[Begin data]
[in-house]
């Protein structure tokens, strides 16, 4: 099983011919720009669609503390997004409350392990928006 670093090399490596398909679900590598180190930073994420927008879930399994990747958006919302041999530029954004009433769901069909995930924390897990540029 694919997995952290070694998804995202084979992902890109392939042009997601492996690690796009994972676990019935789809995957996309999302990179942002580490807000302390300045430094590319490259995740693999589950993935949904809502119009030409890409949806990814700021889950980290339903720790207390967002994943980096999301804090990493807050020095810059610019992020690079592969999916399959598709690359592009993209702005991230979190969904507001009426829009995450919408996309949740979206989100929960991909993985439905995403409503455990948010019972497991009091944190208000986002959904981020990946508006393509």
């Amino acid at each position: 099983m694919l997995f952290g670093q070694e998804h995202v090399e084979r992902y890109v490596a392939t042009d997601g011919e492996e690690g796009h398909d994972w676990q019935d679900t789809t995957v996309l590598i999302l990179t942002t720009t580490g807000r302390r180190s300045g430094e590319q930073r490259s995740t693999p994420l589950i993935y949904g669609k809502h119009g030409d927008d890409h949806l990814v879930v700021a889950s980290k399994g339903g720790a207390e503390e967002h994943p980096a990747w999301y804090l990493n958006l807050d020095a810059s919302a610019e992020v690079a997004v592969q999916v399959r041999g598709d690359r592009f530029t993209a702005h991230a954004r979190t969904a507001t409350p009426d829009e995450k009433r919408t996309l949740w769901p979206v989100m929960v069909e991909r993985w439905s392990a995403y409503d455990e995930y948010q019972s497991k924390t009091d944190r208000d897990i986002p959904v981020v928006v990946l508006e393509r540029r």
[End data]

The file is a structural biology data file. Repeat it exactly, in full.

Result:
[in-house]
């Protein structure tokens, strides 16, 4: 099983011919720009669609503390997004409350392990928006 670093090399490596398909679900590598180190930073994420927008879930399994990747958006919302041999530029954004009433769901069909995930924390897990540029 694919997995952290070694998804995202084979992902890109392939042009997601492996690690796009994972676990019935789809995957996309999302990179942002580490807000302390300045430094590319490259995740693999589950993935949904809502119009030409890409949806990814700021889950980290339903720790207390967002994943980096999301804090990493807050020095810059610019992020690079592969999916399959598709690359592009993209702005991230979190969904507001009426829009995450919408996309949740979206989100929960991909993985439905995403409503455990948010019972497991009091944190208000986002959904981020990946508006393509």
């Amino acid at each position: 099983m694919l997995f952290g670093q070694e998804h995202v090399e084979r992902y890109v490596a392939t042009d997601g011919e492996e690690g796009h398909d994972w676990q019935d679900t789809t995957v996309l590598i999302l990179t942002t720009t580490g807000r302390r180190s300045g430094e590319q930073r490259s995740t693999p994420l589950i993935y949904g669609k809502h119009g030409d927008d890409h949806l990814v879930v700021a889950s980290k399994g339903g720790a207390e503390e967002h994943p980096a990747w999301y804090l990493n958006l807050d020095a810059s919302a610019e992020v690079a997004v592969q999916v399959r041999g598709d690359r592009f530029t993209a702005h991230a954004r979190t969904a507001t409350p009426d829009e995450k009433r919408t996309l949740w769901p979206v989100m929960v069909e991909r993985w439905s392990a995403y409503d455990e995930y948010q019972s497991k924390t009091d944190r208000d897990i986002p959904v981020v928006v990946l508006e393509r540029r």